I've recently returned from Barcelona.  I had a great time doing touristy things–visiting the Sagrada Familia, going on the telerifico de Montjuic cable car, roaming around Parc Güell, strolling down La Ramblas etc.  There was one touristy thing, however, that I didn't do.  I didn't insist on someone taking a photo of me every time I set foot in a new place.
Some people not only have their picture taken, they preen and pose as if they're on a glamour shoot.  All they appear to be intereste...
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Problems? Opportunities!

Posted by K. S. Dearsley on Sunday, June 17, 2012, In : Inspiration 
This week I went to see Royal & Derngate's production of Euripides' The Bacchae, which is part of the theatre's Festival of Chaos. It was an innovative production, not least because of the way it made use of the venue–the former print rooms of the Chronicle & Echo, by setting the play in an underground car park. I don't know whether the adaptation was written to suit the venue or whether the venue was chosen to suit the adaptation, but it proved that it's possible to perform drama anywhere....
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The Fruits of Success

Posted by K. S. Dearsley on Wednesday, June 13, 2012, In : Competitions 
June has been encouraging so far. My story, 'The Adult Prodigy', has been accepted for Nameless magazine; I've had the proofs of 'Heavy Air' for the Bridge House anthology, so that should be out soon; one of my poems, 'Masters of the Air', came fifth in Mary Charman-Smith's competition and another, 'DNA', was shortlisted. I say all this not just to show off, but because it reminded me that sometimes competitions have prize-giving events, and while these are fun, they can also be nerve-wrackin...
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Puppy Diary

Posted by K. S. Dearsley on Tuesday, June 5, 2012, In : Inspiration 
Yesterday was Harry and Sophie, our bichons', fifth birthday. They are such a huge part in my life, that now seems like the ideal time to look back at when they first came to live with my husband and me. (Before anyone coming to this blog looking for writing tips turns away in disgust, there is a writing angle to my reminiscences.)
From the first moment that we brought Harry and Sophie home, I decided to keep a puppy diary of all their funny ways, their personalities, the mischief they get up...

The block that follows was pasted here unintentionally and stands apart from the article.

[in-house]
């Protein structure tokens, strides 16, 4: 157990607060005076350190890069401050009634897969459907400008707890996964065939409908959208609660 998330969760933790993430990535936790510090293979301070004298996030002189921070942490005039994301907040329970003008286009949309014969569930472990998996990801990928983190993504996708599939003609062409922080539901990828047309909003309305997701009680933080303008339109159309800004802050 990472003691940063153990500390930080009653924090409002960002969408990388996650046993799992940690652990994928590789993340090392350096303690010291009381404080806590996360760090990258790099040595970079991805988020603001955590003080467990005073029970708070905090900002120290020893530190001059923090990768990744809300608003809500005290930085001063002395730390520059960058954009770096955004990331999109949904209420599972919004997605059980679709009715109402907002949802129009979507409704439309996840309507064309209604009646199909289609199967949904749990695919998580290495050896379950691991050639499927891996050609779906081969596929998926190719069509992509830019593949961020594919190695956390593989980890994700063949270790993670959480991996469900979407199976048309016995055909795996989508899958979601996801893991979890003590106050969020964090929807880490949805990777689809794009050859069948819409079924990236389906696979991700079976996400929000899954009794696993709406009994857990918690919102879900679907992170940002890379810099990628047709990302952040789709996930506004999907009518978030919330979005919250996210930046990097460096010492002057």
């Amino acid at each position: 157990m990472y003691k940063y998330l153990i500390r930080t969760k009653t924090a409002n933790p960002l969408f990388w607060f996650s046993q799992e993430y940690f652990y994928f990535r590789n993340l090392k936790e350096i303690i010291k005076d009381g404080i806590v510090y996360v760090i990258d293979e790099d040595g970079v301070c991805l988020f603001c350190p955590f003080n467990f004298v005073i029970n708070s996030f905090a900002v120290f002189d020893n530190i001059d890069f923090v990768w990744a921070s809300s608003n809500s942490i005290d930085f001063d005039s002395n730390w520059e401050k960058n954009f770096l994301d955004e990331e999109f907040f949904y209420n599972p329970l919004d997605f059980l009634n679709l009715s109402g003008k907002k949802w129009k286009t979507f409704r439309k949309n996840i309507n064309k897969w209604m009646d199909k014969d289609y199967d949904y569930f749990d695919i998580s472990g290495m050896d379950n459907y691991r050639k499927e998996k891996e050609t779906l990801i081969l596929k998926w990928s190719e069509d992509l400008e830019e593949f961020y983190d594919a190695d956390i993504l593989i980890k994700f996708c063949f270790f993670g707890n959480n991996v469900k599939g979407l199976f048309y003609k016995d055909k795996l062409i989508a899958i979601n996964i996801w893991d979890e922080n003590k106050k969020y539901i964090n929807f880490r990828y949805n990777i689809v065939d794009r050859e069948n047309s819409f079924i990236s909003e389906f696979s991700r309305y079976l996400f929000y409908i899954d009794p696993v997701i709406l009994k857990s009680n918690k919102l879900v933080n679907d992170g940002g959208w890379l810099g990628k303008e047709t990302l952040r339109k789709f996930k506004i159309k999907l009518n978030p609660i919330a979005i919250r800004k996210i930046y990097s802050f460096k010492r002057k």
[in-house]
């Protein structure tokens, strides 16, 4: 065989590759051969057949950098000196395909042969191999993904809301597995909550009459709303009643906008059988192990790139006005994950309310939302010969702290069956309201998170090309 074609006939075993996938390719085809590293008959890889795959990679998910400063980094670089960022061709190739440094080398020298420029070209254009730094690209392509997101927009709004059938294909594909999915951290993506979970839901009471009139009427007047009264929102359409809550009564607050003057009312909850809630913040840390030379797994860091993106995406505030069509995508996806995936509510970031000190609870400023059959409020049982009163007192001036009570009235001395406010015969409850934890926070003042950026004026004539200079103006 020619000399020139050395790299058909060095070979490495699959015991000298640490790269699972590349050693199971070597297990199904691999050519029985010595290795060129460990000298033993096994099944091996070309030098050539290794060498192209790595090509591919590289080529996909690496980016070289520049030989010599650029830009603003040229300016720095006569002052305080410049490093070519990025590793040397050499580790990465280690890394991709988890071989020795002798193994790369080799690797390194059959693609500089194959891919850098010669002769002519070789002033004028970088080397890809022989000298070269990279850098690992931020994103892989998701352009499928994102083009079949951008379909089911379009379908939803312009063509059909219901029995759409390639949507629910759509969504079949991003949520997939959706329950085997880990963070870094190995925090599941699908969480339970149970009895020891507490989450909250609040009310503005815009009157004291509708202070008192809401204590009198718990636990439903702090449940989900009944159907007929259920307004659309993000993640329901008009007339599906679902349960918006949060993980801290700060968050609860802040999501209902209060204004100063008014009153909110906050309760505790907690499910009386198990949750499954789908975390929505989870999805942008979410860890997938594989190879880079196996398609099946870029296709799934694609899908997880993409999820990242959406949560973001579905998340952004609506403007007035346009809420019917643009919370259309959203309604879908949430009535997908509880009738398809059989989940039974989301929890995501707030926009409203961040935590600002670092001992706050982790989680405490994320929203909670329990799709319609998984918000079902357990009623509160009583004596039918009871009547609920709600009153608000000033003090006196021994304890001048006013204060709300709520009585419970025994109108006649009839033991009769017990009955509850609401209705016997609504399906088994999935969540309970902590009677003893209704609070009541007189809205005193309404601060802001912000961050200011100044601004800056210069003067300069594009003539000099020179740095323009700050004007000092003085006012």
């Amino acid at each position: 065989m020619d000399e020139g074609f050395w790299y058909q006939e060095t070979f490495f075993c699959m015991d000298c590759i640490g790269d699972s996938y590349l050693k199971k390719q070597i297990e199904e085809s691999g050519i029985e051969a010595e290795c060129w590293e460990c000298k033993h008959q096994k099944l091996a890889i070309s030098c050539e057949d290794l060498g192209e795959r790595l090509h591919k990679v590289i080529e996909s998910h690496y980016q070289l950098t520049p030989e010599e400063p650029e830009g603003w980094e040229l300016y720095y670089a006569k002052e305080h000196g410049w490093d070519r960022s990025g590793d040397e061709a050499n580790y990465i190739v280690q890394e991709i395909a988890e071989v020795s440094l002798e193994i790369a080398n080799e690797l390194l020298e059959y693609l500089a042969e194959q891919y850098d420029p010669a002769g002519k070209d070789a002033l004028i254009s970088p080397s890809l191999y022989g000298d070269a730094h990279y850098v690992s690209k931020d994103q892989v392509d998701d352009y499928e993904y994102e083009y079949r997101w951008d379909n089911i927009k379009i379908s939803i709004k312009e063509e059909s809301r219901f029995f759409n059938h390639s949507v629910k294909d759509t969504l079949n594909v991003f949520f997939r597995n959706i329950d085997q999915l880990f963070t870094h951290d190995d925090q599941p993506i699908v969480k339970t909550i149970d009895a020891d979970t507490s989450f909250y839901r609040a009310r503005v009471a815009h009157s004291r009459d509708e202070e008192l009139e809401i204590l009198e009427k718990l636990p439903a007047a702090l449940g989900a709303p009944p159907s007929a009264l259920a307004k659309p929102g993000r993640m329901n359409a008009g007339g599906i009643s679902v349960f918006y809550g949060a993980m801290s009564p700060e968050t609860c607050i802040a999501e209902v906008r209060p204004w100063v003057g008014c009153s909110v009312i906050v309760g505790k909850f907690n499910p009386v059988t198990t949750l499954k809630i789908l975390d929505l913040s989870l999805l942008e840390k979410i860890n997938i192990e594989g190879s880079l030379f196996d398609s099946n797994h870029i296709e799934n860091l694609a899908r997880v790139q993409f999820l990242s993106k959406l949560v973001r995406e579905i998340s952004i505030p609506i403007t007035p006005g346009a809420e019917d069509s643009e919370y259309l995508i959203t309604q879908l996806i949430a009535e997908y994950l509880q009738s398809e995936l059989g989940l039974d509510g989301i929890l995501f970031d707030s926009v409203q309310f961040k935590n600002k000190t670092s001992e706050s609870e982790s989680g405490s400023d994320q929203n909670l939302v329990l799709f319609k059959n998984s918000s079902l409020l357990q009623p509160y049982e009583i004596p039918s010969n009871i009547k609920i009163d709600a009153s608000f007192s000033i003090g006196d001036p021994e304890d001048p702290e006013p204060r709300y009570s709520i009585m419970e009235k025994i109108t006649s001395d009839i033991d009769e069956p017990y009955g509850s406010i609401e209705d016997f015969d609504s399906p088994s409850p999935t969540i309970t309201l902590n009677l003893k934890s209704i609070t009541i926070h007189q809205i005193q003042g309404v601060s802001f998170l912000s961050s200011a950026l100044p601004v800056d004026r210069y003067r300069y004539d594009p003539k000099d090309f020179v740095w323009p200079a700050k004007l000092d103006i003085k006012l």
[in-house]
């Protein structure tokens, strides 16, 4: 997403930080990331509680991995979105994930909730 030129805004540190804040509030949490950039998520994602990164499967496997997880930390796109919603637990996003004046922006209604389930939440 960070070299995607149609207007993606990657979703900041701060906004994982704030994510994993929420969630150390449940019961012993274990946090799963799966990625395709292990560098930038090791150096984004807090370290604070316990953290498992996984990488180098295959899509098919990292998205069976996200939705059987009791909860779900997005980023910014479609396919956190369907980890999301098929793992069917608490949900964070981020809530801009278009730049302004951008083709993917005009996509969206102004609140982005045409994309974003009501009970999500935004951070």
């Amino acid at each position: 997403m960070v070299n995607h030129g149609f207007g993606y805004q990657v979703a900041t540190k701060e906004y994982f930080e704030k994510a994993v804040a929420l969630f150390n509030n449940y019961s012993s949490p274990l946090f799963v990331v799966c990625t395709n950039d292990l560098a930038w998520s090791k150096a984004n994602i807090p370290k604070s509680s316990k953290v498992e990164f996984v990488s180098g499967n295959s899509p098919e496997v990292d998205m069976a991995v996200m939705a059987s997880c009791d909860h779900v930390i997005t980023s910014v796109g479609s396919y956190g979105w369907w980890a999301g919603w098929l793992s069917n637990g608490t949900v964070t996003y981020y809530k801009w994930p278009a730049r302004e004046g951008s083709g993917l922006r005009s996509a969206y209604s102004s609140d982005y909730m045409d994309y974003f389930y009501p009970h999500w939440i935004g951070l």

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No Contest

Posted by K. S. Dearsley on Sunday, May 6, 2012, In : Competitions 
I had to cancel my cover competition.  The last minute rush I had hoped for never materialised, and without entries there is no contest.  It was really disappointing.  I'd expended a lot of time, effort and money promoting it only to receive less than a handful of entries.  In fact, I received a better response to my post on a Kindle forum announcing the flop.  Initially, I was inclined to think it was a total waste, but I'm beginning to see there are things I can learn from it.
My advice to ...
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How to Win

Posted by K. S. Dearsley on Sunday, April 1, 2012, In : Inspiration 
Writing is supposed to have therapeutic qualities.  Setting things down on paper is meant to help get them out of your system. I'm not sure how true that is.  Reading through what you've written afterwards might make you see how ridiculous you or your worries were, on the other hand it might keep old grievances alive.
For writers, there's always the benefit of being able to use your outpourings on paper in future work.  Writing about arguments can be particularly satisfying.  You can make you...
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Sound Advice

Posted by K. S. Dearsley on Saturday, March 24, 2012, In : Inspiration 
In An Essay on Criticism Alexander Pope writes: 'The sound must seem an echo to the sense.'  He continues:
'When Ajax strives some rock's vast weight to throw,
The line too labours, and the words move slow:
Not so, when swift Camilla scours the plain,
Flies o'er the unbending corn, and skims along the main.'
It's still great advice, and I endeavour to follow it.  More than that, I find that it isn't only the words that change tempo, but the speed at which I write them.  If I'm writing somethin...
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About Me


My writing career began as a freelance feature writer for the local press, businesses and organisations. Now a prize-winning playwright and short story writer, my work has appeared in numerous publications on both sides of the Atlantic. I write as K. S. Dearsley because it saves having to keep repeating my forename, and specialise in fantasy and other speculative genres.